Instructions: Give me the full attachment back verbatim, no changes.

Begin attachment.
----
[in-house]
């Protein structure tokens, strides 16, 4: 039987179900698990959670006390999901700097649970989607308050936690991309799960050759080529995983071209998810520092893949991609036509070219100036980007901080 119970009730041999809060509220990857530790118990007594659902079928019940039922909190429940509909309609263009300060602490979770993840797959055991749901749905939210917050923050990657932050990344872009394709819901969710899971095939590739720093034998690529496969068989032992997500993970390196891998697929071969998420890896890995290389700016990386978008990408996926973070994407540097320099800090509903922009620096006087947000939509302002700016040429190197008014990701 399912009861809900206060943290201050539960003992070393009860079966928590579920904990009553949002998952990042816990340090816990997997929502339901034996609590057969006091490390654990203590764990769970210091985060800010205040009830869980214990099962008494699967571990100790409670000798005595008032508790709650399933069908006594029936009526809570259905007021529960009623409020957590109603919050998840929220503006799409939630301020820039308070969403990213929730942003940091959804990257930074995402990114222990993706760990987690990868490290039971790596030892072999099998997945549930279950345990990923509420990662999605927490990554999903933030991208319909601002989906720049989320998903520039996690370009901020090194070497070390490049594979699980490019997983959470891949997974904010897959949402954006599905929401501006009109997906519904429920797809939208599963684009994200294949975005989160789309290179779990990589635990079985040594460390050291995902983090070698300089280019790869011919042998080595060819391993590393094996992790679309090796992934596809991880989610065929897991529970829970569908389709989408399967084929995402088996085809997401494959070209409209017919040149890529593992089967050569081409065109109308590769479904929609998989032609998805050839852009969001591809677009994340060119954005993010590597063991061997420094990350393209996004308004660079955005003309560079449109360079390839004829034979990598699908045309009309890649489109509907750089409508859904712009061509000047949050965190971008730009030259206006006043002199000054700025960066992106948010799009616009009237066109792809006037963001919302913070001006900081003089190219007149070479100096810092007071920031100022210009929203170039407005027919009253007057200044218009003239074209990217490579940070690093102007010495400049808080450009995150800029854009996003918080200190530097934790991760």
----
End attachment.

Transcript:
[in-house]
């Protein structure tokens, strides 16, 4: 039987179900698990959670006390999901700097649970989607308050936690991309799960050759080529995983071209998810520092893949991609036509070219100036980007901080 119970009730041999809060509220990857530790118990007594659902079928019940039922909190429940509909309609263009300060602490979770993840797959055991749901749905939210917050923050990657932050990344872009394709819901969710899971095939590739720093034998690529496969068989032992997500993970390196891998697929071969998420890896890995290389700016990386978008990408996926973070994407540097320099800090509903922009620096006087947000939509302002700016040429190197008014990701 399912009861809900206060943290201050539960003992070393009860079966928590579920904990009553949002998952990042816990340090816990997997929502339901034996609590057969006091490390654990203590764990769970210091985060800010205040009830869980214990099962008494699967571990100790409670000798005595008032508790709650399933069908006594029936009526809570259905007021529960009623409020957590109603919050998840929220503006799409939630301020820039308070969403990213929730942003940091959804990257930074995402990114222990993706760990987690990868490290039971790596030892072999099998997945549930279950345990990923509420990662999605927490990554999903933030991208319909601002989906720049989320998903520039996690370009901020090194070497070390490049594979699980490019997983959470891949997974904010897959949402954006599905929401501006009109997906519904429920797809939208599963684009994200294949975005989160789309290179779990990589635990079985040594460390050291995902983090070698300089280019790869011919042998080595060819391993590393094996992790679309090796992934596809991880989610065929897991529970829970569908389709989408399967084929995402088996085809997401494959070209409209017919040149890529593992089967050569081409065109109308590769479904929609998989032609998805050839852009969001591809677009994340060119954005993010590597063991061997420094990350393209996004308004660079955005003309560079449109360079390839004829034979990598699908045309009309890649489109509907750089409508859904712009061509000047949050965190971008730009030259206006006043002199000054700025960066992106948010799009616009009237066109792809006037963001919302913070001006900081003089190219007149070479100096810092007071920031100022210009929203170039407005027919009253007057200044218009003239074209990217490579940070690093102007010495400049808080450009995150800029854009996003918080200190530097934790991760």